When you peel off a strip of Scotch tape, you're holding a tiny particle accelerator. Think of this during the upcoming holiday season. As you wrap present after present, you're simultaneously creating an electric field powerful enough to accelerate any free electrons hovering around. Under the right conditions, this can coax the electrons into spewing out X-rays. The good news: As long as you aren't playing Santa in a vacuum, you don't need to worry about the radiation exposure—the electrons will bump into air molecules long before they get a chance to start emitting any X-rays. Science News explains:
Peeling tape separates positive and negative charges, creating an electric field. The field jump-starts free electrons in the neighborhood, accelerating them fast enough to emit X-ray photons. This bremsstrahlung radiation is like that created in the bellies of particle accelerators as they whip charged particles around near the speed of light.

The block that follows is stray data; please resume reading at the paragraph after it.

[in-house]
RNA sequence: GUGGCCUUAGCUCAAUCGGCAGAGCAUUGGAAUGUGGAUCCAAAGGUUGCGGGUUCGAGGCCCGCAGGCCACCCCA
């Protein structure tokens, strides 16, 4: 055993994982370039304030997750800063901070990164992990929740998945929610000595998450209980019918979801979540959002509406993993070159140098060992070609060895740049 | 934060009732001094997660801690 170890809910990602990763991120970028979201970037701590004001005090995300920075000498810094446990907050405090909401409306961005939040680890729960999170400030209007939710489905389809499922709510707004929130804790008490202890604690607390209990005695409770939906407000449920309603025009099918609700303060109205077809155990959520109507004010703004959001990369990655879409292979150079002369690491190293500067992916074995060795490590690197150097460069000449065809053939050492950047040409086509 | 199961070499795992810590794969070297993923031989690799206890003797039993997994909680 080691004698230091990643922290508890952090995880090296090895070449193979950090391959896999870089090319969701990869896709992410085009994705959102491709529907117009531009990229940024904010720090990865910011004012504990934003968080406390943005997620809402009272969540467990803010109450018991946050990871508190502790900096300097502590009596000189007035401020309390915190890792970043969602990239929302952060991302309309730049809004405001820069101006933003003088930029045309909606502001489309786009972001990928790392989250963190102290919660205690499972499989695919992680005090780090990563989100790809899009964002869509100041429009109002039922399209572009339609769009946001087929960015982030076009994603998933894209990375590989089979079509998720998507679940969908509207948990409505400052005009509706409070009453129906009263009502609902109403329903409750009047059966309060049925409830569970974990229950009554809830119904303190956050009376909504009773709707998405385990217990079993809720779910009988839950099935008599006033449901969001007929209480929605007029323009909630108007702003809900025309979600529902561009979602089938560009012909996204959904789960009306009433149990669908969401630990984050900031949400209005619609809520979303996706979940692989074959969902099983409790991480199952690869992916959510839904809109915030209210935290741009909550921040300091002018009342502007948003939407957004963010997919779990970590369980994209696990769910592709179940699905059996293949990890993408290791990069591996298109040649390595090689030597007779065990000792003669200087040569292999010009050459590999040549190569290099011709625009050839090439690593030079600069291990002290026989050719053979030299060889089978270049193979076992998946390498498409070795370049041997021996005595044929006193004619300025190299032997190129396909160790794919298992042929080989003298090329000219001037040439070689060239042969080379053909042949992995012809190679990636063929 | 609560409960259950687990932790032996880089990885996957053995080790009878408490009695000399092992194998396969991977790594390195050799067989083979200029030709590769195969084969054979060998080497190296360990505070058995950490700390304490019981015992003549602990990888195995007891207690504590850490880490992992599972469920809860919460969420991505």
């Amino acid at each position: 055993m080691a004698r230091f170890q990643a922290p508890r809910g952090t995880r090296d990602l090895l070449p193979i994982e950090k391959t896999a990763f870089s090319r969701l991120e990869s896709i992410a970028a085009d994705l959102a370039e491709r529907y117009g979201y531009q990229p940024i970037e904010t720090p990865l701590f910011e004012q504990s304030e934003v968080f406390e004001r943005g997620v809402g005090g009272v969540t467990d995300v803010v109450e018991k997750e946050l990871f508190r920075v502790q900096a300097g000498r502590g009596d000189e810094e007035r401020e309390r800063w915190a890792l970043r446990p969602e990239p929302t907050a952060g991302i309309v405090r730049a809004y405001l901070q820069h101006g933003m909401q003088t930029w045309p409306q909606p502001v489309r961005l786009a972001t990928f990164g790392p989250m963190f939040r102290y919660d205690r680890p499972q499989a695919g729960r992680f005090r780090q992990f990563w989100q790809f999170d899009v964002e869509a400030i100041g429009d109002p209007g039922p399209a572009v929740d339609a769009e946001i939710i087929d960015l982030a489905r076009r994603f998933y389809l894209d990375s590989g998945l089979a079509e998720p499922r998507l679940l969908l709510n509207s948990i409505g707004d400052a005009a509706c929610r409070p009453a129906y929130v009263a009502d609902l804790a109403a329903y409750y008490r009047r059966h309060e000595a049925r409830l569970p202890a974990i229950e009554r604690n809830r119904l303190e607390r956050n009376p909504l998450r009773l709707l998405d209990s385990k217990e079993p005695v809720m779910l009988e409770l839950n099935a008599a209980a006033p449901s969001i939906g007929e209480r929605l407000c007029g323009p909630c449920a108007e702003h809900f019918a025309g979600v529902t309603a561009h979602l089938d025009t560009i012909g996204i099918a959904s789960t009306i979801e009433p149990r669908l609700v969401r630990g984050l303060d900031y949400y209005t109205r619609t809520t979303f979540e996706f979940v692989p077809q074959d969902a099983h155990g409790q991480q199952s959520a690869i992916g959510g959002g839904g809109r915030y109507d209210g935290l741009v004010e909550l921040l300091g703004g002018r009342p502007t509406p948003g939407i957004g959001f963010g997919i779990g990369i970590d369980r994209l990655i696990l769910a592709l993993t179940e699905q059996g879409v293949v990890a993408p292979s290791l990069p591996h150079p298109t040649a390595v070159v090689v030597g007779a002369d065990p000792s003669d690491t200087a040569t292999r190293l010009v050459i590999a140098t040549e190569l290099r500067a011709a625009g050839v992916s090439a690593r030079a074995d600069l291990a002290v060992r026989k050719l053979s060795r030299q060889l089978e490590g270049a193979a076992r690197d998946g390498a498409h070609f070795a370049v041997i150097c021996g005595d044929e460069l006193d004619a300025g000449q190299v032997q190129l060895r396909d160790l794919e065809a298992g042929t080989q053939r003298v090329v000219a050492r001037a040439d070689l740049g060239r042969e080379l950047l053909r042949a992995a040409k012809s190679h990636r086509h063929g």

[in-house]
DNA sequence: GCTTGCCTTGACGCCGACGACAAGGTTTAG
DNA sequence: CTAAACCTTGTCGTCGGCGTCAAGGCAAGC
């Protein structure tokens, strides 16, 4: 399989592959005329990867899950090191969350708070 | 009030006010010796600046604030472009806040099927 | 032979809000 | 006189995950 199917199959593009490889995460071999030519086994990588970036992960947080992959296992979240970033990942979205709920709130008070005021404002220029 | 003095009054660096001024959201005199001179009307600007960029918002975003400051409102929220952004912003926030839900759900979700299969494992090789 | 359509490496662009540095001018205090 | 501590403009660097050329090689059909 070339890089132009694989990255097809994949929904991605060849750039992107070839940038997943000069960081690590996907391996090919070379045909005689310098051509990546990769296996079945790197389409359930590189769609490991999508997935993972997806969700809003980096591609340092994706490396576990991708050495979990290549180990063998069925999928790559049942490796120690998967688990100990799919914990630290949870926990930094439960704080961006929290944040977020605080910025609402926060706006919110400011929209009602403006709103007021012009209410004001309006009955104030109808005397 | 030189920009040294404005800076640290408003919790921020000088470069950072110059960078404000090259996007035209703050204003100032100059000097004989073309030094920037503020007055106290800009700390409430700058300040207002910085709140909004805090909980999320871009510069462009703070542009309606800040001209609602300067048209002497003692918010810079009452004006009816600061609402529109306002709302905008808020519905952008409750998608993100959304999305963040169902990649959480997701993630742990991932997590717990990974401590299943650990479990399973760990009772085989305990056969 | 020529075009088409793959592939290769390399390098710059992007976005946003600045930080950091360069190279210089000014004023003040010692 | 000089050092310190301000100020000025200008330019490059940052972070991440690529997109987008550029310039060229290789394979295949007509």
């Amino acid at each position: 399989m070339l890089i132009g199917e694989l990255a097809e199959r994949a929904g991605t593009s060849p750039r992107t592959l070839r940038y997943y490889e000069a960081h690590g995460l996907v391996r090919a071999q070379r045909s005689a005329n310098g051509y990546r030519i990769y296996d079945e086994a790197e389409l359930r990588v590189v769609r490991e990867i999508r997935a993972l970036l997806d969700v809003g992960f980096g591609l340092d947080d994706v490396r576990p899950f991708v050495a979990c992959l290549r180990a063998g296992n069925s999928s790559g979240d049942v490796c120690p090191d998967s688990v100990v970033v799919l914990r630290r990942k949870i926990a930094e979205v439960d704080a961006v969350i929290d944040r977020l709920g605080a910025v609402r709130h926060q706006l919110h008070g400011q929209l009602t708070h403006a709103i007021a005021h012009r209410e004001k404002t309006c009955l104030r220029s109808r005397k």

Other materials can generate X-rays using the same principle, says Putterman. He imagines that soldiers and medical workers in the field could use a hand crank to peel off adhesives and create X-rays. The light is powerful enough to image a human finger.
But it's still a mystery how tape could separate enough charge to create a strong electric field.
Thanks to RebNachum for Submitterating this one!